It is with great sadness that we heard of the death of one of our fellows, the celebrated medical statistician Doug Altman; considered by many to have contributed more than any other statistician to improving the evidence for clinical practice.
A world-leading expert on health research methodology and reporting, Doug was director for the Centre for Statistics in Medicine and professor of statistics in medicine at the University of Oxford, posts he held for more than 20 years. He was also senior statistical editor at the British Medical Journal.
Doug was a passionate advocate for improving the reporting of medical research. In 1994, he wrote an editorial (in 2015 rated the most important BMJ article published during the previous 20 years) in which he said: ‘What should we think about researchers who use the wrong techniques, use the right techniques wrongly, misinterpret their results, report their results selectively, cite the literature selectively, and draw unjustified conclusions? We should be appalled. Yet numerous studies have shown that all of the above phenomena are common. This is surely a scandal.’
Doug sought to address these concerns through co-founding the international EQUATOR (Enhancing the QUAlity and Transparency Of health Research) network, which seeks to promote transparent and accurate reporting of health research. Not only that, helped convene the Statistical Methods Group of the Cochrane Collaboration, co-led the CONSORT reporting guideline group and co-founded the COMET initiative, which brings together researchers to develop standardised core outcome sets for use in clinical trials.
His dedication to this issue was also evident through numerous papers and books, most notably a Lancet paper on methods of measurement, written with his long-term collaborator Martin Bland, which has been cited more than 40,000 times according the Google Scholar. His book, Practical Statistics for Medical Research, has sold more than 50,000 copies.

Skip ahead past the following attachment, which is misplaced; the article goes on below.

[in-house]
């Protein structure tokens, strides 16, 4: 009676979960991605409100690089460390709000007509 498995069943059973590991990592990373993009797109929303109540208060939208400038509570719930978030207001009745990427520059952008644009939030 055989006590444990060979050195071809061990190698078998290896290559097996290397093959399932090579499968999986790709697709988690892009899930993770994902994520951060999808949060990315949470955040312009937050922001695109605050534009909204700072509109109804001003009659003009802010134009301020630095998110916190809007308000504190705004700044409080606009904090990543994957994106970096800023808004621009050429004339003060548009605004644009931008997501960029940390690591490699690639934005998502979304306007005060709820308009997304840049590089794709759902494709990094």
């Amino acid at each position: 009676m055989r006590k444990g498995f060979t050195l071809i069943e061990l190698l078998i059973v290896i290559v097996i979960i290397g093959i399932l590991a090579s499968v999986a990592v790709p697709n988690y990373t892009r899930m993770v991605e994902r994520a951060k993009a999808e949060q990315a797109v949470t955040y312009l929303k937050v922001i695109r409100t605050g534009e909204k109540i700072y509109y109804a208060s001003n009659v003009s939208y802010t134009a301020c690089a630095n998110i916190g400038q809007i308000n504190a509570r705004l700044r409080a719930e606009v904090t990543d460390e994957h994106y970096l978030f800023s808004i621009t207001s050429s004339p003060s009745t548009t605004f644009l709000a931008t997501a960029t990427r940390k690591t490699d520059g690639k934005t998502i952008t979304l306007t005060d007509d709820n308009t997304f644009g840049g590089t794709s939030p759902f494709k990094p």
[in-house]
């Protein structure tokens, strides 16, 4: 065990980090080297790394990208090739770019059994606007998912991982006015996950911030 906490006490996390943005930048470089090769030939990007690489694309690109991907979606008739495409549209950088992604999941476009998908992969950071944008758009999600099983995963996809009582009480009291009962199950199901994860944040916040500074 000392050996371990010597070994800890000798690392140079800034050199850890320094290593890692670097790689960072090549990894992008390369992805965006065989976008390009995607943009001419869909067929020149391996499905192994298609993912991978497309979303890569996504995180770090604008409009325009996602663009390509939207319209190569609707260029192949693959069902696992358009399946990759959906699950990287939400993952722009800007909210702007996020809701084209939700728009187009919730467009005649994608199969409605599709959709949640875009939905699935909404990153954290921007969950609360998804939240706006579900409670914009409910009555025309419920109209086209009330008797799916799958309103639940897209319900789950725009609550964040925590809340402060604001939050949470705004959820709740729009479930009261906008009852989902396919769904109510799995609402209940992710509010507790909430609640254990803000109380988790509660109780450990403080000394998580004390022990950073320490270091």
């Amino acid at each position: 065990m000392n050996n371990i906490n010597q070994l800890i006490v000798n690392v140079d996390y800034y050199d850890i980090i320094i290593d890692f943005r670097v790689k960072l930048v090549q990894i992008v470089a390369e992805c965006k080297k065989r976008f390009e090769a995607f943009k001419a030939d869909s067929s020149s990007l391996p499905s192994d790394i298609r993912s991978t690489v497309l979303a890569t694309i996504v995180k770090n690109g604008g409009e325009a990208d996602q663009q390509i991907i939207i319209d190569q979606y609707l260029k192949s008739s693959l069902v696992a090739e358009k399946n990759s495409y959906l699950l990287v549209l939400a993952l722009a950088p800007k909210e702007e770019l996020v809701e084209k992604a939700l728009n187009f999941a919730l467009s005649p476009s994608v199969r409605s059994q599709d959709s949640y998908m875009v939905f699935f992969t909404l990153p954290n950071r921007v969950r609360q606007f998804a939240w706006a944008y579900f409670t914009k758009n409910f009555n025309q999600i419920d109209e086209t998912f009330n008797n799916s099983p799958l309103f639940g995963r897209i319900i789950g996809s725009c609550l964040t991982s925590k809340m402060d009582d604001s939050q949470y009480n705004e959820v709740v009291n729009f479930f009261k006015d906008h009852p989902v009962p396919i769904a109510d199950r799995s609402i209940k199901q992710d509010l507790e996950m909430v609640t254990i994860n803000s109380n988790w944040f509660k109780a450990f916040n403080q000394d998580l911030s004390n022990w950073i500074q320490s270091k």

Doug was also a popular speaker at conferences for humorously presented critiques of bad statistical practice in the medical research literature, but he always came up with constructive ideas for better ways of proceeding, as his plenary speech at our 2013 conference demonstrated.
An RSS member since 1970, Doug was both a chartered statistician (CStat) and a chartered scientist (CSci). He was awarded the Society’s Bradford Hill medal for contributions to medical statistics in 1997. RSS President David Spiegelhalter said: 'Doug was a truly extraordinary person. Google Scholar records him as the most highly-cited statistician, ever. And he was also kind, generous and fun.'
In 2011, he was elected a fellow of the Academy of Medical Sciences and in 2015, his outstanding contribution to the improvement of the scientific and medical research literature was recognised in a BMJ Lifetime Achievement Award. The BMJ stated that ‘Altman has done more than anybody to raise the standards of medical publication and in the process has transformed the role of statistician from number cruncher to custodian of important but often neglected values’.
Doug will be missed by many RSS fellows and the Society sends deepest condolences to his family and friends at this time.
Photo shows Doug giving his plenary lecture at the RSS 2013 Conference (full video here).
NB: this article was amended on 7 June 2018 to include David Spiegelhalter's tribute to Doug.